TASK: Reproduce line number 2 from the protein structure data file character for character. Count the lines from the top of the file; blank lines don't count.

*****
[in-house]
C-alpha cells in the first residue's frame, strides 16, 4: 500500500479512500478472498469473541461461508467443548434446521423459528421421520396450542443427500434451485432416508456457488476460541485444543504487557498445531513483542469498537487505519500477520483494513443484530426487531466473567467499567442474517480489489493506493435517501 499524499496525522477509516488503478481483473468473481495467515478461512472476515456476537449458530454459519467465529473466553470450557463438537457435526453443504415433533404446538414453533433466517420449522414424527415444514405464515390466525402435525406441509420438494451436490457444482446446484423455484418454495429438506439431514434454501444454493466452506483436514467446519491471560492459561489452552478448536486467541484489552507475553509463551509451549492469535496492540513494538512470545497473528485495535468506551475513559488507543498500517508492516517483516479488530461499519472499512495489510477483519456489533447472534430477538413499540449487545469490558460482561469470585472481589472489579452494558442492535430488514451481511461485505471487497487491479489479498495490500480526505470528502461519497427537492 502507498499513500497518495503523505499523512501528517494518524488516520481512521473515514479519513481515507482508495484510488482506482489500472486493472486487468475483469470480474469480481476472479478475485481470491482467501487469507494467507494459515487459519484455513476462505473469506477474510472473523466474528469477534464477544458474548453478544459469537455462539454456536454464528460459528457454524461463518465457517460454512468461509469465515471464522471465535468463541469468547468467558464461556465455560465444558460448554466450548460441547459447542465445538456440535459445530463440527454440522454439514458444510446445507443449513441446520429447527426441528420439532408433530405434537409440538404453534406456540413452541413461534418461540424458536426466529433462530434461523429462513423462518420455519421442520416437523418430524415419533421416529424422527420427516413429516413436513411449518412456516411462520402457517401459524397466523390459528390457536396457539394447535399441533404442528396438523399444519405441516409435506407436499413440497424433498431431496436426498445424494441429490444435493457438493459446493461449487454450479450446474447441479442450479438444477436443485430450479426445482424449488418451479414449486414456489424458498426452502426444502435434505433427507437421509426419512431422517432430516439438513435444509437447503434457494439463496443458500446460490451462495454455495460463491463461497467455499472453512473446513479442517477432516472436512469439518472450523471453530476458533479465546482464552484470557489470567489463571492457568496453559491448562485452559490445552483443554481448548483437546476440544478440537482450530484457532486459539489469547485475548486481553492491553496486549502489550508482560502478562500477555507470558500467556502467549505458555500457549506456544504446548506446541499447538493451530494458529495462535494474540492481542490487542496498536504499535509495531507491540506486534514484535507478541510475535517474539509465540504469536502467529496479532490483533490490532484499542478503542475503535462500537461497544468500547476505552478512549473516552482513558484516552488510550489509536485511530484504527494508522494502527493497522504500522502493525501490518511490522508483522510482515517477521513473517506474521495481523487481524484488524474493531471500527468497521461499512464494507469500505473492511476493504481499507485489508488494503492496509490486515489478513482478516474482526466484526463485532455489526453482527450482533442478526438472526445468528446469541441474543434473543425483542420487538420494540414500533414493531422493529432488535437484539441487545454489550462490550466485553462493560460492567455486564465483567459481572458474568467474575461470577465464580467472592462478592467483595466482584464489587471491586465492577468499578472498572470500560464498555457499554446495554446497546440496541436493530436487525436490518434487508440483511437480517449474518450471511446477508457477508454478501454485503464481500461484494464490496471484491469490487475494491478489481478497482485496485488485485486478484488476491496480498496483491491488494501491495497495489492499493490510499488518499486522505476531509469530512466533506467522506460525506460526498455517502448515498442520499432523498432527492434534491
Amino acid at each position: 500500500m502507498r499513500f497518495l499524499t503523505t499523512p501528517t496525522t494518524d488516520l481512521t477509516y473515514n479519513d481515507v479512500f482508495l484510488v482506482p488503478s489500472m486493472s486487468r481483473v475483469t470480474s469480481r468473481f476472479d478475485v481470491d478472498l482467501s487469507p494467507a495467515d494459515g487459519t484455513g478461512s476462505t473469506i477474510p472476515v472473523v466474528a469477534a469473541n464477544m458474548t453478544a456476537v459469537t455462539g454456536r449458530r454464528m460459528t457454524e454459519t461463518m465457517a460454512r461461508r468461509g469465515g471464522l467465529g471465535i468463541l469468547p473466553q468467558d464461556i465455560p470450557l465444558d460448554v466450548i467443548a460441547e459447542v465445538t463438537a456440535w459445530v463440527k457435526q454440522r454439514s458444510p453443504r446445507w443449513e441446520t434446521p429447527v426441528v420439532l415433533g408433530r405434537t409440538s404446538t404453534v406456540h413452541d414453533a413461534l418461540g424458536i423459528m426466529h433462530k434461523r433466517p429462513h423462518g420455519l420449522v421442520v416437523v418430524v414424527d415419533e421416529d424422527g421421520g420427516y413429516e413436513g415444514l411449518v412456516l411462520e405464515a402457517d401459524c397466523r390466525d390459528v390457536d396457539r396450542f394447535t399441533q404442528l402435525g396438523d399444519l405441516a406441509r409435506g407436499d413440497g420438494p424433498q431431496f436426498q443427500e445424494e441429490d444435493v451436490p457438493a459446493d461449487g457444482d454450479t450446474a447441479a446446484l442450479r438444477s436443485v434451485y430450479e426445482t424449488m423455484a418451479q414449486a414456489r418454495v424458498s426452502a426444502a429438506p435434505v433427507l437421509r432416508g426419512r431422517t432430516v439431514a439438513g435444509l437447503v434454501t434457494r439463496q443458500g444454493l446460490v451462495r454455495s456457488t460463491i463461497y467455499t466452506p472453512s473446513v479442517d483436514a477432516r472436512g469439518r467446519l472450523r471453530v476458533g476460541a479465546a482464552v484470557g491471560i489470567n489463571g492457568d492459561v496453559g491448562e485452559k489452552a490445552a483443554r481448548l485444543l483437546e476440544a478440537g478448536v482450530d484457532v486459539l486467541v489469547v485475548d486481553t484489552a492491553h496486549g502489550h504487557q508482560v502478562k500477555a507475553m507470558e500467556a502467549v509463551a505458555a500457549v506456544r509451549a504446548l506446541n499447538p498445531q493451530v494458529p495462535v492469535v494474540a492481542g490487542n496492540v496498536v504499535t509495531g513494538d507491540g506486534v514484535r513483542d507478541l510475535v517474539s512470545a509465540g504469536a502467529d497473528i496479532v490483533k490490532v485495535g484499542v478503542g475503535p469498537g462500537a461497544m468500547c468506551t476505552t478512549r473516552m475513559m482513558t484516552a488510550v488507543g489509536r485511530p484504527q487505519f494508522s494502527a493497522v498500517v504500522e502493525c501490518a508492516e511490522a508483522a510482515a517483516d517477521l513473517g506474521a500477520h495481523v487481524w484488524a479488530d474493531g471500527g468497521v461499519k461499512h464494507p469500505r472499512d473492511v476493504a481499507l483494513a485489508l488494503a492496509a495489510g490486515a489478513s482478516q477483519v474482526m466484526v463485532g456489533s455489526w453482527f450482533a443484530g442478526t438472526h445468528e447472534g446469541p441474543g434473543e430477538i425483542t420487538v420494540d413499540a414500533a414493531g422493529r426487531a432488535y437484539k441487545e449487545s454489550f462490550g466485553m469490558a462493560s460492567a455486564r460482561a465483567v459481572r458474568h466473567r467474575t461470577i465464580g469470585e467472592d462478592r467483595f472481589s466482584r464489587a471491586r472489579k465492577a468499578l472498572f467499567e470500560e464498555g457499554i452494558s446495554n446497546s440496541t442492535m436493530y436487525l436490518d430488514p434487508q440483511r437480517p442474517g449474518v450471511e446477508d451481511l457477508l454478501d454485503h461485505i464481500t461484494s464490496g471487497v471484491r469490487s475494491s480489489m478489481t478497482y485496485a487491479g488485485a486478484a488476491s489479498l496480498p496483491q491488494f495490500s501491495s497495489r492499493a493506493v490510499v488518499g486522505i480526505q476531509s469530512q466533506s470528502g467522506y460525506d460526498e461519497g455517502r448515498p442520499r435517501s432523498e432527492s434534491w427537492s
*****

C-alpha cells in the first residue's frame, strides 16, 4: 500500500479512500478472498469473541461461508467443548434446521423459528421421520396450542443427500434451485432416508456457488476460541485444543504487557498445531513483542469498537487505519500477520483494513443484530426487531466473567467499567442474517480489489493506493435517501 499524499496525522477509516488503478481483473468473481495467515478461512472476515456476537449458530454459519467465529473466553470450557463438537457435526453443504415433533404446538414453533433466517420449522414424527415444514405464515390466525402435525406441509420438494451436490457444482446446484423455484418454495429438506439431514434454501444454493466452506483436514467446519491471560492459561489452552478448536486467541484489552507475553509463551509451549492469535496492540513494538512470545497473528485495535468506551475513559488507543498500517508492516517483516479488530461499519472499512495489510477483519456489533447472534430477538413499540449487545469490558460482561469470585472481589472489579452494558442492535430488514451481511461485505471487497487491479489479498495490500480526505470528502461519497427537492 502507498499513500497518495503523505499523512501528517494518524488516520481512521473515514479519513481515507482508495484510488482506482489500472486493472486487468475483469470480474469480481476472479478475485481470491482467501487469507494467507494459515487459519484455513476462505473469506477474510472473523466474528469477534464477544458474548453478544459469537455462539454456536454464528460459528457454524461463518465457517460454512468461509469465515471464522471465535468463541469468547468467558464461556465455560465444558460448554466450548460441547459447542465445538456440535459445530463440527454440522454439514458444510446445507443449513441446520429447527426441528420439532408433530405434537409440538404453534406456540413452541413461534418461540424458536426466529433462530434461523429462513423462518420455519421442520416437523418430524415419533421416529424422527420427516413429516413436513411449518412456516411462520402457517401459524397466523390459528390457536396457539394447535399441533404442528396438523399444519405441516409435506407436499413440497424433498431431496436426498445424494441429490444435493457438493459446493461449487454450479450446474447441479442450479438444477436443485430450479426445482424449488418451479414449486414456489424458498426452502426444502435434505433427507437421509426419512431422517432430516439438513435444509437447503434457494439463496443458500446460490451462495454455495460463491463461497467455499472453512473446513479442517477432516472436512469439518472450523471453530476458533479465546482464552484470557489470567489463571492457568496453559491448562485452559490445552483443554481448548483437546476440544478440537482450530484457532486459539489469547485475548486481553492491553496486549502489550508482560502478562500477555507470558500467556502467549505458555500457549506456544504446548506446541499447538493451530494458529495462535494474540492481542490487542496498536504499535509495531507491540506486534514484535507478541510475535517474539509465540504469536502467529496479532490483533490490532484499542478503542475503535462500537461497544468500547476505552478512549473516552482513558484516552488510550489509536485511530484504527494508522494502527493497522504500522502493525501490518511490522508483522510482515517477521513473517506474521495481523487481524484488524474493531471500527468497521461499512464494507469500505473492511476493504481499507485489508488494503492496509490486515489478513482478516474482526466484526463485532455489526453482527450482533442478526438472526445468528446469541441474543434473543425483542420487538420494540414500533414493531422493529432488535437484539441487545454489550462490550466485553462493560460492567455486564465483567459481572458474568467474575461470577465464580467472592462478592467483595466482584464489587471491586465492577468499578472498572470500560464498555457499554446495554446497546440496541436493530436487525436490518434487508440483511437480517449474518450471511446477508457477508454478501454485503464481500461484494464490496471484491469490487475494491478489481478497482485496485488485485486478484488476491496480498496483491491488494501491495497495489492499493490510499488518499486522505476531509469530512466533506467522506460525506460526498455517502448515498442520499432523498432527492434534491